The halls of Seattle Children’s Hospital are a familiar place to Joell Posey-Grager, Miss Seattle 2016, and her family. Now 24, before she was wearing crowns and singing to audiences, she was a patient at Seattle Children’s.
Recently, she returned to the hospital not as a patient, but as a visitor to help brighten the day for other patients like her. With a little help from two very special guests, RJ Mitte, from the popular television show “Breaking Bad”, and Romi Dames, from Disney’s “Hannah Montana,” that’s exactly what they did.
Posey-Grager has always wanted to give back to the hospital that saved her life. Like the patients she visited in the inpatient playroom at Seattle Children’s, she understands the challenges of being in the hospital as a child so what better way to spread cheer than with a glittering crown and a story of hope. Read full post »
Jacob skis with the assistance of adaptive ski poles, called outriggers.
On January 6, 2015, 13-year-old Jacob Wald woke up and headed to school. The day started out just like any other day.
This day, however, would turn out to be very different; this day would change his life forever.
“I was playing basketball that morning,” said Wald. “Everything happened so fast. Eight hours later I couldn’t walk.”
That morning during school Wald began to suffer from back pain. It progressively got worse so he left school early. Soon after, he couldn’t stand anymore.
“My legs turned to JELL-O,” said Wald.
He was taken immediately to an emergency room in Tacoma. He stayed inpatient there for two weeks until he was transported by ambulance to Seattle Children’s Hospital. Read full post »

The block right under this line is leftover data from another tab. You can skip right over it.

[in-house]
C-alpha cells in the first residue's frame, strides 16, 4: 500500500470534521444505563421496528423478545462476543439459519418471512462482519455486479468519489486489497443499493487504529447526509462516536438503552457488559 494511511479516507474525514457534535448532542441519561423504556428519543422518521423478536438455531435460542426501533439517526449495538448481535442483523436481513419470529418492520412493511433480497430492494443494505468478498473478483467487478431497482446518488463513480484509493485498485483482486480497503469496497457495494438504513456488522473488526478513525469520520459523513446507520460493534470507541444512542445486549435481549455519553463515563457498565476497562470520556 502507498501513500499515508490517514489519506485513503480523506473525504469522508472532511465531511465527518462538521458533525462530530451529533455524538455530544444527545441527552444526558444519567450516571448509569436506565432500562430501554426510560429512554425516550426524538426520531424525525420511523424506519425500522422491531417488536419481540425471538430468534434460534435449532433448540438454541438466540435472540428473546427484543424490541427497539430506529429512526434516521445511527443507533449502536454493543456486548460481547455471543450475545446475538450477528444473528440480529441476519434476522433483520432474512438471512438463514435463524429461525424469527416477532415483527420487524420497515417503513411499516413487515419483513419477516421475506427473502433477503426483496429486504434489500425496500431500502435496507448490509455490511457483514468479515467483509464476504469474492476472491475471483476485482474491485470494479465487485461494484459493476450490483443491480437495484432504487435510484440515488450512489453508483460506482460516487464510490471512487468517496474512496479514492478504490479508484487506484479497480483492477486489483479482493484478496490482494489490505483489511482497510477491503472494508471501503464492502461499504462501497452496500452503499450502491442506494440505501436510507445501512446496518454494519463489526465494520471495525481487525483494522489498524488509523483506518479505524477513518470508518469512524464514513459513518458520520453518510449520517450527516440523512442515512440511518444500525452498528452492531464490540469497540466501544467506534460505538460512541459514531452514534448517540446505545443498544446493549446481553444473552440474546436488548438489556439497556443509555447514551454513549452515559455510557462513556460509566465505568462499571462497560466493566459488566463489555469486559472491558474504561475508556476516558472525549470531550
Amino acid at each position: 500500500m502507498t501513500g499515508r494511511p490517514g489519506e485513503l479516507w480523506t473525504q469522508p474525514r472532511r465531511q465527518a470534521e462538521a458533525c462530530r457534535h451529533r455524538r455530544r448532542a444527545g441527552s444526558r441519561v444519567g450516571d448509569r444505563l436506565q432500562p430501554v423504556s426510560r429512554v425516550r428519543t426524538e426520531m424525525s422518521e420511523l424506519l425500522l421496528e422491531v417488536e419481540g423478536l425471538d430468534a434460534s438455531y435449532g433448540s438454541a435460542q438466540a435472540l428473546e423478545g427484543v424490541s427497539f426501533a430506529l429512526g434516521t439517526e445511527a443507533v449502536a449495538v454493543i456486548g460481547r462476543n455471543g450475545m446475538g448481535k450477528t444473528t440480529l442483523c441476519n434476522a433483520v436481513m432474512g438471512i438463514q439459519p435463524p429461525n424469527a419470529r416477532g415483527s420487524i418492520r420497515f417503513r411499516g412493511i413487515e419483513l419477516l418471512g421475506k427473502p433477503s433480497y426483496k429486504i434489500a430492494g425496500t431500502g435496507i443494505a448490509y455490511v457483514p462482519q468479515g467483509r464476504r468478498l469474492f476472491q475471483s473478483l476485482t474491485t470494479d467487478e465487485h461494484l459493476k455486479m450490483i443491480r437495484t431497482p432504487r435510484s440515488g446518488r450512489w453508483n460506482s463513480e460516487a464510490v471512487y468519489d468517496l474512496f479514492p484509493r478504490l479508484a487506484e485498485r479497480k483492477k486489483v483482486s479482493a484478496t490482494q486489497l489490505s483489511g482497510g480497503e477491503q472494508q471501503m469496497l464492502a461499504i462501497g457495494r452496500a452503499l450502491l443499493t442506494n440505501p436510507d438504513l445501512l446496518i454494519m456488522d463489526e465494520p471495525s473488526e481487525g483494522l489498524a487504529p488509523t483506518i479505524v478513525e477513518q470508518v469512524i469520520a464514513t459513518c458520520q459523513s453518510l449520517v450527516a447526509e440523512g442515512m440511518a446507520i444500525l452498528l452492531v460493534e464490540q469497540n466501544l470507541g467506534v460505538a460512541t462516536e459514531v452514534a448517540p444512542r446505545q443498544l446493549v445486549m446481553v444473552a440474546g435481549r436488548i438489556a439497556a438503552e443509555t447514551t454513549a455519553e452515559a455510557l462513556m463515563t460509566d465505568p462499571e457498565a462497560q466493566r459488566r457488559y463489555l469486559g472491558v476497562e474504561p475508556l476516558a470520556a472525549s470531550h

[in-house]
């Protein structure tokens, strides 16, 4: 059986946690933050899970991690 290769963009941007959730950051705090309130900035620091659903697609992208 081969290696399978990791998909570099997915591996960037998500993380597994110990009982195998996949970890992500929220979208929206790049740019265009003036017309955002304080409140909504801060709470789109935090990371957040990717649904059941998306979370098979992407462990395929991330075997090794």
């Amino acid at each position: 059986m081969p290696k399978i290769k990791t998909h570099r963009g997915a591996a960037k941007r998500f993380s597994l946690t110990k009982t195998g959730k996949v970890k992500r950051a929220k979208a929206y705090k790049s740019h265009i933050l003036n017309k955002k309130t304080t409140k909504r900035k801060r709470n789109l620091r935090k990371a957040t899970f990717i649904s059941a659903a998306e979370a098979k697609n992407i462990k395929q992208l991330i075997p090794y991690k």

Madison Fairchild, 7, post-surgery.
In February, Madison Fairchild, 7, waited patiently with her family in a pre-op exam room at Seattle Children’s Hospital.
As they waited for Madison to be taken into surgery she asked one question: “Are they going to take all the bad things out?”
The simple answer was yes, thanks to a new procedure pioneered at Seattle Children’s that uses a common household item to remove tumor-like growths called venous malformations: super glue.
That’s right, super glue.
Seattle Children’s is currently one of only two centers in the country to offer the new, revolutionary procedure. Read full post »
Darth Vader introduces himself to patient Noah Mulllin.
Patients and families at Seattle Children’s didn’t have to travel to a galaxy far, far away to follow in the footsteps of Luke Skywalker, famed Jedi Master from Star Wars. Jedi masters made a special trip to the hospital today to help patients and their families harness their inner Force through a private training session.